Student Spotlight: Eilis Monahan

Eilis Monahan

What is your area of research?

I’m an archaeologist, and my main area of interest is social and political developments in the Bronze Age in the Eastern Mediterranean and Near East. 

What inspired you to choose this field of study? 

My interest in the politics and cultures of the Mediterranean Bronze Age is longstanding, starting with an obsession with Ancient Egypt in elementary school! What I really love about archaeology is the breadth and depth of questions that the subject poses about both the fascinating cultures of the past and more broadly about how human societies develop, interact, and adapt. Archaeology can, and sometimes does, combine the study of history, art history, politics, economics, languages, geography, chemistry, physics, geology, and so on. Archaeologists pull from any perspective that might help us better understand where we as humans have been, where we are now, and where we might be heading.  

Why is this research important?

This particular project grew out of a pilot project I ran in 2013 with Dr. Matthew Spigelman, then a Ph.D. student at NYU. We were both in Cyprus working on other archaeological projects, so we stayed an extra 10 days mapping two of the fortresses at Ayios Sozomenos on Cyprus. That was when I realized there was much more work to be done on these sites. I saw the potential for a real contribution to our understanding of how Cypriot society changes during this period and, more broadly, how buildings and landscapes affect the way people interact with each other and the relationships they establish.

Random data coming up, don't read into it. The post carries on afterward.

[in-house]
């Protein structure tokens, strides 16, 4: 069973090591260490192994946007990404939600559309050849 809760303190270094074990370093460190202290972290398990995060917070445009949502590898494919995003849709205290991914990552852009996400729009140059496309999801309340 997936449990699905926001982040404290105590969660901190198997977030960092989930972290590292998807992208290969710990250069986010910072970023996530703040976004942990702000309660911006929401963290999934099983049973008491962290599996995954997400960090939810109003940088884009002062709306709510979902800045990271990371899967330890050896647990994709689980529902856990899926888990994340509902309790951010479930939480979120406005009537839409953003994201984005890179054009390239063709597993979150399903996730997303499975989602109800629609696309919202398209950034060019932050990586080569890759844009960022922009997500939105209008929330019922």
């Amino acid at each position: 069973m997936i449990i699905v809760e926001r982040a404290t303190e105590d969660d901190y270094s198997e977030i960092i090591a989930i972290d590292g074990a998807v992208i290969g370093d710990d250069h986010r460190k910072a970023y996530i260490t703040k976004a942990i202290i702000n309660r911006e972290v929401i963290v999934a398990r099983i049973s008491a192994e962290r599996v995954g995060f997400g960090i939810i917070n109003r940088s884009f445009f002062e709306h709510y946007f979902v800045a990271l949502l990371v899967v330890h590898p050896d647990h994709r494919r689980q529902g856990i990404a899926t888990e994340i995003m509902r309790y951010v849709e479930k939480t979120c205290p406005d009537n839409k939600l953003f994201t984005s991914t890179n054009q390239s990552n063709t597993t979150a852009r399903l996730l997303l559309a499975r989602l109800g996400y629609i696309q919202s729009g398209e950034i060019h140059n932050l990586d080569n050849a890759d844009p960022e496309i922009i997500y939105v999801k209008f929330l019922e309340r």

How has your background influenced your scholarship?

I’m the daughter of a professor and a librarian, so I think research might be in my blood. I also moved around and traveled a lot both before and after college, and experiencing different places and different cultures made me curious about how cultural and social differences develop. 

What else has influenced your thinking as a researcher or scholar?

I’ve always been really struck by the way architecture and landscape affects people, and lately I’ve been influenced by the work of social theorists like Michel Foucault and Henri Lefebvre, inspiring me to think critically about how space was created in the past and how these spaces actively shape political trajectories in human society. I also have to credit my committee: Prof. Adam T. Smith in anthropology for introducing me to the literature on political theory and materiality; Prof. Sturt Manning in classics for his knowledge of all things related to Cyprus and scientific methods; and most of all, my advisor Prof. Lori Khatchadourian in Near Eastern studies. She has been tireless in her support of my work, and her knowledge and insight concerning ancient political and social organization and the relationship between materials and power is both an amazing resource and a constant source of inspiration. She really won’t accept anything less than my best, and I always come out of meetings with her full of new ideas and excited to get back to work.

You recently received an NSF Doctoral Dissertation Improvement Grant and a Fulbright U.S. Student Fellowship to fund your dissertation research in Cyprus. Congratulations! What were the application processes like?